Posts Tagged legislator
By Lowman S. Henry
As August melts into September the halls of the state capitol building are relatively quiet. This is a marked contrast to a year ago when state government was in what turned out to be the early phases of the longest budget stalemate in state history. This year the budget, or at least the spending part of it, was done reasonably close to the constitutionally-mandated June 30th deadline, the revenue component followed several weeks later.
But is this just the eye of the storm?
In capitulating to too many of Governor Tom Wolf’s spending demands the state legislature larded up the budget with nearly $1.4 billion in new expenditures. This despite claims of a $1.5 billion dollar “structural deficit” the governor claimed needed to be addressed. Even those using Common Core math can calculate that left the state nearly $3 billion in the hole.
To pay for this spending orgy some $650 million in new taxes were cobbled together, and accounting gimmicks employed, to produce a “balanced” budget. But the budget isn’t really balanced and even that $650 million contains projected revenue that will never actually materialize. For example, lawmakers planned to charge the state’s casinos $1 million each to purchase 24-hour liquor licenses. Apparently nobody thought to ask if the casinos wanted such licenses, as there now appears to be no takers.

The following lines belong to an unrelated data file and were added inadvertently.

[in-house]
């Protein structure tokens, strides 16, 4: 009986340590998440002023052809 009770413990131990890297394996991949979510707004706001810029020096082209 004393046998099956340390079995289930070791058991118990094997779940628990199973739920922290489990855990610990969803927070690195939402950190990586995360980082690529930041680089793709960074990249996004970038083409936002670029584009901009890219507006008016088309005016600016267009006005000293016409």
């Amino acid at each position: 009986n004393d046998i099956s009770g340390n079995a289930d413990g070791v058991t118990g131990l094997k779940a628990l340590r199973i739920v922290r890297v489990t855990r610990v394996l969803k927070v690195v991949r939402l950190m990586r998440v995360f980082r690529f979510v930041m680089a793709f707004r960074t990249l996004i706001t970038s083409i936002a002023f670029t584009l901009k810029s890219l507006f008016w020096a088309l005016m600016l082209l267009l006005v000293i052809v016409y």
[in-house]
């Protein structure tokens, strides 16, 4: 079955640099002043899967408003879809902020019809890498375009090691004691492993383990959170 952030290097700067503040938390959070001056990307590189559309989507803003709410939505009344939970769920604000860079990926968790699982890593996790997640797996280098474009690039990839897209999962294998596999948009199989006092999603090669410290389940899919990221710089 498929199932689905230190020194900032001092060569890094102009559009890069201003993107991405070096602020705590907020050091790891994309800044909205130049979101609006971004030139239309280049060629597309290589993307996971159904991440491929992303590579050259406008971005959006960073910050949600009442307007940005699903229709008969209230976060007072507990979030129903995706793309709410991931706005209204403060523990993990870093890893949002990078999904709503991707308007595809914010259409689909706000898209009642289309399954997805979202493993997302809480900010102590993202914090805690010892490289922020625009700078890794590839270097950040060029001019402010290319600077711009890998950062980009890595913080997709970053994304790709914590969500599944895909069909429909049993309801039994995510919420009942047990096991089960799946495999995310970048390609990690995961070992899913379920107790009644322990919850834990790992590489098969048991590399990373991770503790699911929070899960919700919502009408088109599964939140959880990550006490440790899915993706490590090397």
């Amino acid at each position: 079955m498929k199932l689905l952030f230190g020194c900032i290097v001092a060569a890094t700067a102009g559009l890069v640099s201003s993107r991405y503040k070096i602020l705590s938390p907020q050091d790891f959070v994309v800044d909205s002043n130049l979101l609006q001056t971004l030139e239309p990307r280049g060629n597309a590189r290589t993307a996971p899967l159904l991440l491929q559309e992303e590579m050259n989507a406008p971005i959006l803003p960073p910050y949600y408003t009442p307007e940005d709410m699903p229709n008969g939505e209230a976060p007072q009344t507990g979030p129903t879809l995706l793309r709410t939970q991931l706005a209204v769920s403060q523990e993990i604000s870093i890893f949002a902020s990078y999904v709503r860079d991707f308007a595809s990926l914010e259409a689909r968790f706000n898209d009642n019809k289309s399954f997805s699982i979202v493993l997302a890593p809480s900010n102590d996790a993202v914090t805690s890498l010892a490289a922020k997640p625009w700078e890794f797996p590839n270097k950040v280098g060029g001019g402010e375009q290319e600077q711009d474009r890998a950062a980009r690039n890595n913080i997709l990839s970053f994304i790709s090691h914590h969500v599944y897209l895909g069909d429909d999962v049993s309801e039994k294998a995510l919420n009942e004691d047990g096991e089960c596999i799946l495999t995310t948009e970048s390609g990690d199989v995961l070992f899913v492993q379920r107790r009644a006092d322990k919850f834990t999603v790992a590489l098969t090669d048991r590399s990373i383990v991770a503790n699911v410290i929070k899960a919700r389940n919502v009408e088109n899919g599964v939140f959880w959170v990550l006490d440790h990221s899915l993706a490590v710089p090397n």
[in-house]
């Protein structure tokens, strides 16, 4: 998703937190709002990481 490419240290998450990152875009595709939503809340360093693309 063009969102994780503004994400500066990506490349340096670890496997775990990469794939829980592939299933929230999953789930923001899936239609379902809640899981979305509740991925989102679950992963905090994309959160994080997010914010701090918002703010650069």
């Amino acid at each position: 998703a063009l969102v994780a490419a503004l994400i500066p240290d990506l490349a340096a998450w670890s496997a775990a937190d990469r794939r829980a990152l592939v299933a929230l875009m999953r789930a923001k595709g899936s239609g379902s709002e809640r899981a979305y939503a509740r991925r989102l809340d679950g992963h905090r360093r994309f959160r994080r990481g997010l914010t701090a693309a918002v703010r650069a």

The budget also includes revenue from on-line gambling. The problem is legislation has yet to be passed authorizing on-line gambling. After adopting the budget, the General Assembly adjourned for a two month recess delaying any possible revenue from that source deep into the fiscal year.
And, predictably, the taxes that were hiked on existing businesses are having a dramatic negative impact. A 40% tax imposed on vaping supplies is driving many vaping stores – almost all of which are small businesses – out of business. That means not only will projected revenue from the tax fall short, but the state will also lose out on sales tax revenue as the stores shutter their doors.
That Republicans in the legislature caved into $1.4 billion in new spending defied logic. The GOP had fought an epic budget battle with the governor the previous fiscal year and won. Not only did they win, but not a single lawmaker seeking re-election was denied by voters due to the budget fight. After posting a historic win, Republicans essentially forfeited the next game.